How did athletics fit in the picture with your eating disorder? Did they contribute to the development of your ED? How was it affected by your ED?

"Certainly athletics have contributed to my excessive exercising. I have played soccer all my life which involves a tremendous amount of running. During college, my team would work on in the gym in the morning and practice for two hours in the afternoon. I was exercising just as much as I was studying. The only difference is this excessive exercise only occurred during the fall season. During all other seasons, I would exercise once a day, five days a week. Playing sports created pressure to stay in shape. There was never any time to let myself go because I played all year round. Because I exercised consistently, I always had plenty of energy when it came to game time. I believe being disciplined when it came to exercising led me to become the successful soccer player I was throughout my college years."


What challenges do you currently face as a result of your ED?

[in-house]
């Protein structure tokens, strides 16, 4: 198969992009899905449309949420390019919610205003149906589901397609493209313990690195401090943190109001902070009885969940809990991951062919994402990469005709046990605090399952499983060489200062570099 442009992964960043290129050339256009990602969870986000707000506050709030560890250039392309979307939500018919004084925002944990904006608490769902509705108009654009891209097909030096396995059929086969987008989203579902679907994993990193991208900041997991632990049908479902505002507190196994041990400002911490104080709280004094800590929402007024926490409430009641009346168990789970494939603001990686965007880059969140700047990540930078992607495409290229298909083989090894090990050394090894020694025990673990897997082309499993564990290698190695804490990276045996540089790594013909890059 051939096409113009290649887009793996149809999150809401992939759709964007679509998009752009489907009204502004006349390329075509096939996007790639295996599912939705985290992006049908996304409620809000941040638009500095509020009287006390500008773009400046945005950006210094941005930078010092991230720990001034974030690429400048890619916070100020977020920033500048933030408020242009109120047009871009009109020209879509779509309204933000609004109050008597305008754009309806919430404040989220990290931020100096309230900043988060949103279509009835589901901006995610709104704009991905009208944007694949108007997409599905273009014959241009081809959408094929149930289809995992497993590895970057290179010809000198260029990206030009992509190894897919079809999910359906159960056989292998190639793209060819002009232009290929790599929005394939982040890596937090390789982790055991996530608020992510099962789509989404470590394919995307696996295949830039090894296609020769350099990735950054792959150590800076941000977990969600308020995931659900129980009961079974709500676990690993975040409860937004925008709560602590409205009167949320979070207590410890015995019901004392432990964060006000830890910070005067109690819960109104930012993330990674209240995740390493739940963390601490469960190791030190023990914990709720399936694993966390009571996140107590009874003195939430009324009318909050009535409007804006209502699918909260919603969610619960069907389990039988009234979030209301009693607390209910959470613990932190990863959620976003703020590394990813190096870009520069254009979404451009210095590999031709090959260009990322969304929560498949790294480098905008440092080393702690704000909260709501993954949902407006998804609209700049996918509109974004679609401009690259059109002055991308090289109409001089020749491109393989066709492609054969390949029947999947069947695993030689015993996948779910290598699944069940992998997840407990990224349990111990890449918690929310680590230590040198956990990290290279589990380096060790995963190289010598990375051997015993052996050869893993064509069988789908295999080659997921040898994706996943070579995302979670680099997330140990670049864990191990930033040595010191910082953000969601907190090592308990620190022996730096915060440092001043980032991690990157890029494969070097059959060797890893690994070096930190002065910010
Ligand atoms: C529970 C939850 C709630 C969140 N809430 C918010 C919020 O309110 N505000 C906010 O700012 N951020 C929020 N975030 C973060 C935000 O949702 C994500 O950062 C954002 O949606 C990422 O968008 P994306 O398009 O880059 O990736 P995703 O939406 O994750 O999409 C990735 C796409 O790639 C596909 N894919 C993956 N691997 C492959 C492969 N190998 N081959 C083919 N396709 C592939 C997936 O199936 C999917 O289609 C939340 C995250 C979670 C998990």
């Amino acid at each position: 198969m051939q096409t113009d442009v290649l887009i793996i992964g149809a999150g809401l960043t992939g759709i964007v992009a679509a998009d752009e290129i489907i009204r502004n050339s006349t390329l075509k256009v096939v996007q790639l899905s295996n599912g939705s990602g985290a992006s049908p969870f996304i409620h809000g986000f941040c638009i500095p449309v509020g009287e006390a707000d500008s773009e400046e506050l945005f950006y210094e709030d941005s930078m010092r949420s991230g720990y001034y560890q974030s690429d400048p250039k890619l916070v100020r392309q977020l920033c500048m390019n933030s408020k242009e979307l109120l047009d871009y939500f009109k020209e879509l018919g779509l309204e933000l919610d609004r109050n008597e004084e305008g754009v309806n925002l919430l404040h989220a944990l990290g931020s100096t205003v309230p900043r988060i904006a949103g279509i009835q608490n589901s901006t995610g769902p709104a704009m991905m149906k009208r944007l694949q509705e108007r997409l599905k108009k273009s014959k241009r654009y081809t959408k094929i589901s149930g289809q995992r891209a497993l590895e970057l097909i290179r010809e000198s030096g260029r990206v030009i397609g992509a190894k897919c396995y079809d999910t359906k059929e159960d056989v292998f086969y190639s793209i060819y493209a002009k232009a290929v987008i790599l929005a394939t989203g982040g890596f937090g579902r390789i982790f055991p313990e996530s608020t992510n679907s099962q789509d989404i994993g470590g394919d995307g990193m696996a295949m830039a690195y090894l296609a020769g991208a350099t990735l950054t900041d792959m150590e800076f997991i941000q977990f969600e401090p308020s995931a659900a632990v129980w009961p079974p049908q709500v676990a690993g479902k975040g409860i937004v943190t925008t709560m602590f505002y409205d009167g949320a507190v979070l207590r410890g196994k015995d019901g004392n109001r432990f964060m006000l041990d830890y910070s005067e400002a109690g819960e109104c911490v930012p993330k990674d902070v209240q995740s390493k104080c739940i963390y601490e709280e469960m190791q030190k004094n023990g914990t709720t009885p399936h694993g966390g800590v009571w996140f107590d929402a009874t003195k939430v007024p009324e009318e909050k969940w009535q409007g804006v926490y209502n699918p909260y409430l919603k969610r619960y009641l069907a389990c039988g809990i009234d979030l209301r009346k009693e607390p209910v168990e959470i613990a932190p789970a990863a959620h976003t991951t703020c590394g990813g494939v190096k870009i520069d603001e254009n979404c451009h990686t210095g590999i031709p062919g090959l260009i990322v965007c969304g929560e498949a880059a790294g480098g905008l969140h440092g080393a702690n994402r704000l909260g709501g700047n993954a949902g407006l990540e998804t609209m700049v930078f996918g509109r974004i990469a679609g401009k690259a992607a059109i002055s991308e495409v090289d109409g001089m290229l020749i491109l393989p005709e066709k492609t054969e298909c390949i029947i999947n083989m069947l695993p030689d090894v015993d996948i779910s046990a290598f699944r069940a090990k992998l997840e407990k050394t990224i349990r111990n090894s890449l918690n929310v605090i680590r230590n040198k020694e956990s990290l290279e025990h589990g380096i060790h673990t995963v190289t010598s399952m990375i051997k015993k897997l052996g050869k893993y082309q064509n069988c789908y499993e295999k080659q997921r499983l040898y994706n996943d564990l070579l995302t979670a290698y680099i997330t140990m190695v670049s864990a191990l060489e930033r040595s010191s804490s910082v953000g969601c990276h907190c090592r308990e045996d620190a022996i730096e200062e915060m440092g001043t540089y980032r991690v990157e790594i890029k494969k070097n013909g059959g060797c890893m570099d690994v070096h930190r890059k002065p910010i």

"My legs are always in a significant amount of pain which results in extremely uncomfortable workouts. I have lost a lot of flexibility, which makes it challenging to stretch. Another challenge I constantly face is the ability to participate in all-day activities. Often times I will not participate in something that takes all day in order to fit in a workout. "

Are there certain situations when your ED behavior becomes more intense? How do you stop it from becoming an issue?

"My ED behavior becomes heightened when I eat an excess amount of food or something unhealthy. If I binge one night, the next morning I will be at the gym doing cardio until I burn the amount of calories I took in. I force myself to have an extremely intense workout which I look at as punishment for eating too much food. "


If you could pass along advice to someone going through the same situation, what would you say?

"I do not have any advice because I am still battling this. If I knew what to do, I would stop this behavior immediately."

*Names were changed to protect the privacy of the individuals